Warning issued following long-term absence was disability discrimination

DL Insurance Services Limited v O’Connor (Employment Appeal Tribunal)

The EAT has held that a decision to issue a disabled employee with a written warning in response to an extended period of sickness absence , which followed an otherwise irregular history of attendance, was not objectively justified and therefore represented an act of unlawful discrimination arising from her disability.

The employee in this case knew of the employee’s disability and had previously taken care to accommodate the frequent and long periods of sickness absence it caused her. However, after a particularly long absence, the employer considered that it should initiate disciplinary proceedings and ultimately issued her with a written warning on the basis that she had been absent for 60 days in the previous 12 months, which significantly exceeded the relevant ‘trigger points’ in their sickness absence policy. This move also extinguished the employee’s right to contractual sick pay while the warning subsisted. The employee initiated a discrimination claim in response, alleging that she had been treated unfavourably because of something (i.e. her unavoidable absences) arising in consequence of her disability.

Both the Tribunal and EAT upheld her claim, disregarding the employer’s attempt to justify objectively the written warning as a proportionate means of achieving a legitimate aim. Both considered that the employer’s inability to rely on this defence stemmed from its failure to follow due process: whilst aims of improving attendance levels were legitimate, the employer had not spoken to the employee’s line manager to assess the impact of continued absence, had not made any referrals to occupational health in line with internal policy, and ultimately could not explain why they thought that a warning would facilitate a return to work from serious illness.

This case indicates the importance of implementing a formal sickness absence procedure and following it in all cases. Managing ongoing sickness absence is a challenging issue which will require careful assessment on a case-by-case basis. However, the consistent application of a justifiable, standardised absence process may help employers to evidence the proportionality of the actions they deem necessary.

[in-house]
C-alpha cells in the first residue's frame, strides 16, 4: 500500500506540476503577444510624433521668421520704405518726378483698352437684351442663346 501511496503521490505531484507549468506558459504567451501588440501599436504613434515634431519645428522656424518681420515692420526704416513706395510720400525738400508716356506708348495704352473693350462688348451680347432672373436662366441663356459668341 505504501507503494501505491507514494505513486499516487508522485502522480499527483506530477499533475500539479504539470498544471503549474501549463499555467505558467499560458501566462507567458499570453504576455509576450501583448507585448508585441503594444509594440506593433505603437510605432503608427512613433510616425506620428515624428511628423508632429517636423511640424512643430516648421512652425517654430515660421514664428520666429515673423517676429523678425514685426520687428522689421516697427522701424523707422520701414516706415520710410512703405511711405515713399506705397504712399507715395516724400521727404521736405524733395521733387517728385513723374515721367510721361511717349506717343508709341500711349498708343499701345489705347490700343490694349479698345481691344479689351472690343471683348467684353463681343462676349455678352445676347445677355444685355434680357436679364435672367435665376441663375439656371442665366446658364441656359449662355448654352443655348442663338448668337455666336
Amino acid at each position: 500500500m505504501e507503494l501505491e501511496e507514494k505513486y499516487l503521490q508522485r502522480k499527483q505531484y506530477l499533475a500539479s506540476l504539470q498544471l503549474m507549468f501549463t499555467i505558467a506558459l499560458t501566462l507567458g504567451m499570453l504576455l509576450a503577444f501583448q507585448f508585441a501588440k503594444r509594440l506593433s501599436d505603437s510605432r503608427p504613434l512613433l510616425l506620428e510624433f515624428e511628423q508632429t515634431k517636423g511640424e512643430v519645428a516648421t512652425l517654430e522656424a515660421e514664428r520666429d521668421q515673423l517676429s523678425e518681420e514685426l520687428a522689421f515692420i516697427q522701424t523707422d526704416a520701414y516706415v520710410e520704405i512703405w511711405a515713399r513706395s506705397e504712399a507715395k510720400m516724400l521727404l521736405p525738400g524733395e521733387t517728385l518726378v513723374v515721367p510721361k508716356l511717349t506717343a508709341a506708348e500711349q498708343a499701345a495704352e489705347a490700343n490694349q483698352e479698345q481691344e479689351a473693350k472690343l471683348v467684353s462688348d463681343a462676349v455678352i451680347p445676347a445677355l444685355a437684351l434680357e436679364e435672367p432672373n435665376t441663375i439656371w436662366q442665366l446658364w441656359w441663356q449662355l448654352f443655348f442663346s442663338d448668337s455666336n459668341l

Holiday pay should include regular voluntary overtime 

Flowers v East of England Ambulance Trust (Employment Appeal Tribunal)

The EAT has re-emphasised the fact that entirely voluntary overtime payments should be factored into the calculation of holiday pay where they are made over a sufficient period of time on a regular or recurring basis, so as to justify the label ‘normal remuneration’.

Employees of the relevant ambulance trust worked irregular overtime which was classified as either: (i) non-guaranteed shift-overrun periods, to undertake mandatory work that exceeded the end of a scheduled shift; and (ii) genuinely voluntary overtime for which they signed up of their own accord. The employees considered that their holiday pay should factor in such overtime payments, relying in part on their contracts stating that holiday pay would include ‘regularly paid supplements… including payments for work outside normal hours’ because it reflected their usual pay, when  calculated over a 3 month reference period. They advanced claims for unlawful deductions of holiday pay on the basis of both this contractual wording and their general right to receive ‘normal remuneration’ whilst on holiday under the Working Time Directive (“WTD”), as interpreted within EU and UK case law.

The Tribunal distinguished between the two types of overtime, holding that whilst non-guaranteed shift-overrun payments should form part of ‘normal remuneration’ under both the relevant contractual provision and the WTD, whether or not an individual worked voluntary overtime was at their absolute discretion and so should not be included when calculating holiday pay. On appeal against the latter point, the EAT disagreed. It held that previous case law had clearly established that voluntary overtime payments should be factored into holiday pay calculations where it was carried out over a sufficient period of time on a regular and/or recurring basis so as to justify the description ‘normal’. Working patterns must therefore be assessed on a case-by-case basis as a matter of fact – a task which was remitted for completion by the Tribunal. 

This case re-emphasises that when assessing holiday pay, an employer should focus on an employee’s regular remuneration in fact, regardless of whether elements of pay are due in respect of voluntary or non-contractual overtime. This will inevitably require case-by-case assessment and lead to increased costs but failure to do so will create a latent ticking-time-bomb liability.